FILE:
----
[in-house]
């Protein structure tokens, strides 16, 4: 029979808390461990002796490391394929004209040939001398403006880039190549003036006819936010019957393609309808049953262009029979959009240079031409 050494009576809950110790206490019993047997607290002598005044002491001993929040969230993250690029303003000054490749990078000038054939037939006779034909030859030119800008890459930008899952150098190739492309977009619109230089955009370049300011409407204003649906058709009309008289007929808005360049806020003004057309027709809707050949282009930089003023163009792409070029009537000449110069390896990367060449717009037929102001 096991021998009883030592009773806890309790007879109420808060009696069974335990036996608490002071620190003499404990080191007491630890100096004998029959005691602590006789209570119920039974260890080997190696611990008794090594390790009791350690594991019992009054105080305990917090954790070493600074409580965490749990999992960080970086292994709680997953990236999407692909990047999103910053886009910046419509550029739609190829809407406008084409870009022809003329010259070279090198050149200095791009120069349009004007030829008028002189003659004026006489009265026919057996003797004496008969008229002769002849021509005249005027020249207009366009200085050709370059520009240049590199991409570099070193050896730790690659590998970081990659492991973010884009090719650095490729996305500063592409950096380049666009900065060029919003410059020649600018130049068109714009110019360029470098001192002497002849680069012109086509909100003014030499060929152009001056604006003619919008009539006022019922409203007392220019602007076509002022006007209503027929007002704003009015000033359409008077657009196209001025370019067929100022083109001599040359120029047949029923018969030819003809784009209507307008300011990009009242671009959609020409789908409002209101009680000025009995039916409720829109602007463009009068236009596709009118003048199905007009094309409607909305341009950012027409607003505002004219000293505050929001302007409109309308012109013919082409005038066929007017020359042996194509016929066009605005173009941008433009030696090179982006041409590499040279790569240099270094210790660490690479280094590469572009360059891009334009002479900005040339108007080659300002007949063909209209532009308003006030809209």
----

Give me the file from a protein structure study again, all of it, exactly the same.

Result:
[in-house]
């Protein structure tokens, strides 16, 4: 029979808390461990002796490391394929004209040939001398403006880039190549003036006819936010019957393609309808049953262009029979959009240079031409 050494009576809950110790206490019993047997607290002598005044002491001993929040969230993250690029303003000054490749990078000038054939037939006779034909030859030119800008890459930008899952150098190739492309977009619109230089955009370049300011409407204003649906058709009309008289007929808005360049806020003004057309027709809707050949282009930089003023163009792409070029009537000449110069390896990367060449717009037929102001 096991021998009883030592009773806890309790007879109420808060009696069974335990036996608490002071620190003499404990080191007491630890100096004998029959005691602590006789209570119920039974260890080997190696611990008794090594390790009791350690594991019992009054105080305990917090954790070493600074409580965490749990999992960080970086292994709680997953990236999407692909990047999103910053886009910046419509550029739609190829809407406008084409870009022809003329010259070279090198050149200095791009120069349009004007030829008028002189003659004026006489009265026919057996003797004496008969008229002769002849021509005249005027020249207009366009200085050709370059520009240049590199991409570099070193050896730790690659590998970081990659492991973010884009090719650095490729996305500063592409950096380049666009900065060029919003410059020649600018130049068109714009110019360029470098001192002497002849680069012109086509909100003014030499060929152009001056604006003619919008009539006022019922409203007392220019602007076509002022006007209503027929007002704003009015000033359409008077657009196209001025370019067929100022083109001599040359120029047949029923018969030819003809784009209507307008300011990009009242671009959609020409789908409002209101009680000025009995039916409720829109602007463009009068236009596709009118003048199905007009094309409607909305341009950012027409607003505002004219000293505050929001302007409109309308012109013919082409005038066929007017020359042996194509016929066009605005173009941008433009030696090179982006041409590499040279790569240099270094210790660490690479280094590469572009360059891009334009002479900005040339108007080659300002007949063909209209532009308003006030809209």